Fig. 5
figure 5

Measurement of tibial tubercle (TT) to trochlear grove (TG) was performed on two overlapping axial images. PCL, posterior condylar line; TG, perpendicular line from deepest point of trochlear groove to posterior condylar line; TG, perpendicular line from the tibial tubercle to posterior condylar line. TT–TG distance is the distance between red and blue lines

Statistical analysis

Statistical analysis was performed using SPSS Statistics Base v.23 for Windows by the Department of Statistics. Continuous variables are presented as mean ± standard deviation, median, and range. The Kolmogorov–Smirnov test was used to determine whether the data were distributed normally. Comparative analysis of two independent groups was performed using the Mann–Whitney U test, Student’s t-test, and chi-square test. p < 0.05 was accepted as statistically significant.


There were 22 patients (12 male, 10 female) with mean age of 30.81 ± 1.41 (range 19–38) years in group I and 22 volunteers (12 male, 10 female) with mean age of 31.13 ± 1.31 (range 19–39) years in group II. The mean age and the gender distribution were statistically similar between groups (p = 0.845, p = 1, respectively). All measured values except for patellar tilt (p = 0.038) and TT–TG distance (p = 0.004) were similar (p > 0.05 for the other variables) (Table 1). However, all of the measured variables were within the normal range (patellar tilt < 20°, TT–TG distance < 15 mm).

Table 1 Comparative data between normal individuals and QFPS group

A post hoc power analysis was conducted using G*Power software (version It has been reported that the most valuable radiological parameters to detect the presence of patellar maltracking reliably were TT–TG distance and patellar tilt [20]. Thus, the mean values of these variables were used for the calculation. With a sample size of 22 in each group and a two-tailed 5% significance level, power of 100% was reached for both variables.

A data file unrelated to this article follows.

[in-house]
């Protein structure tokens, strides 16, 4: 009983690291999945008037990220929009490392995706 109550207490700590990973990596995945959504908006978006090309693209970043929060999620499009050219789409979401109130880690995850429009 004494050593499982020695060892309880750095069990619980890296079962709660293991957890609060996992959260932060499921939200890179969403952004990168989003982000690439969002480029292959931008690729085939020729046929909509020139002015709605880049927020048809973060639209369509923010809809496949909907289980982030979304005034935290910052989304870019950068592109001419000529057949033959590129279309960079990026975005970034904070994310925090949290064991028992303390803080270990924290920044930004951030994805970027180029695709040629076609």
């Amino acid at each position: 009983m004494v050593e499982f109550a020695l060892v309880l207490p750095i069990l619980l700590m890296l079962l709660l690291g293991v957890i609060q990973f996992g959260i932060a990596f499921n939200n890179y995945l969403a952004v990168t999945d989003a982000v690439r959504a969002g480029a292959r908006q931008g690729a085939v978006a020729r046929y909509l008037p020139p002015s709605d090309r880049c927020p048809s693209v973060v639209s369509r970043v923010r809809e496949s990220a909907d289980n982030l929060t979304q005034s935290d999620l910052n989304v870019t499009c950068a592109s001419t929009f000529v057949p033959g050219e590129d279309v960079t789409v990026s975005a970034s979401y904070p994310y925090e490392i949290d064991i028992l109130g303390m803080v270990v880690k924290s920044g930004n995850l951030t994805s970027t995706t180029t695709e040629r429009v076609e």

The aim of the current study is to investigate the relationship between certain anatomical characteristics of the patellofemoral joint and QFPS. This small fat pad (FP) is a component of the extensor mechanism of the knee joint and has various functions during knee motion; thus, any alteration of the PF anatomy may cause excessive pressure that might lead to inflammation and, consequently, hypertrophy as a compensatory tissue reaction. In this prospective case–control study of patients with clinically diagnosed QFPS and radiologically confirmed mass effect of the QFP, most of the measured anatomical parameters of the PF joint did not differ significantly compared with a group of healthy subjects. Consistent with previous, mostly retrospective studies, it remains difficult to find a certain association between QFPS and measurable morphological changes, e.g., trochlear dysplasia or malalignment of the patella. In our study, we measured the TT–TG distance to be about 2–3 mm lower in the QFPS group than in the control group; however, we do not value this result as evidence for a changed morphology as the difference is low and there can be different results according to patient positioning during MRI examination. It is common to measure lower TT–TG in slight flexion compared with full extension due to the final external rotation of the tibia. Presumably, patients with knee pain are less willing to fully extend their knee during the examination, which must be considered during examination and measurement. The same conclusion can be drawn regarding the patellar tilt angle, which was about 2° higher in the control group, indicating stronger external rotation of the patella compared with the femur.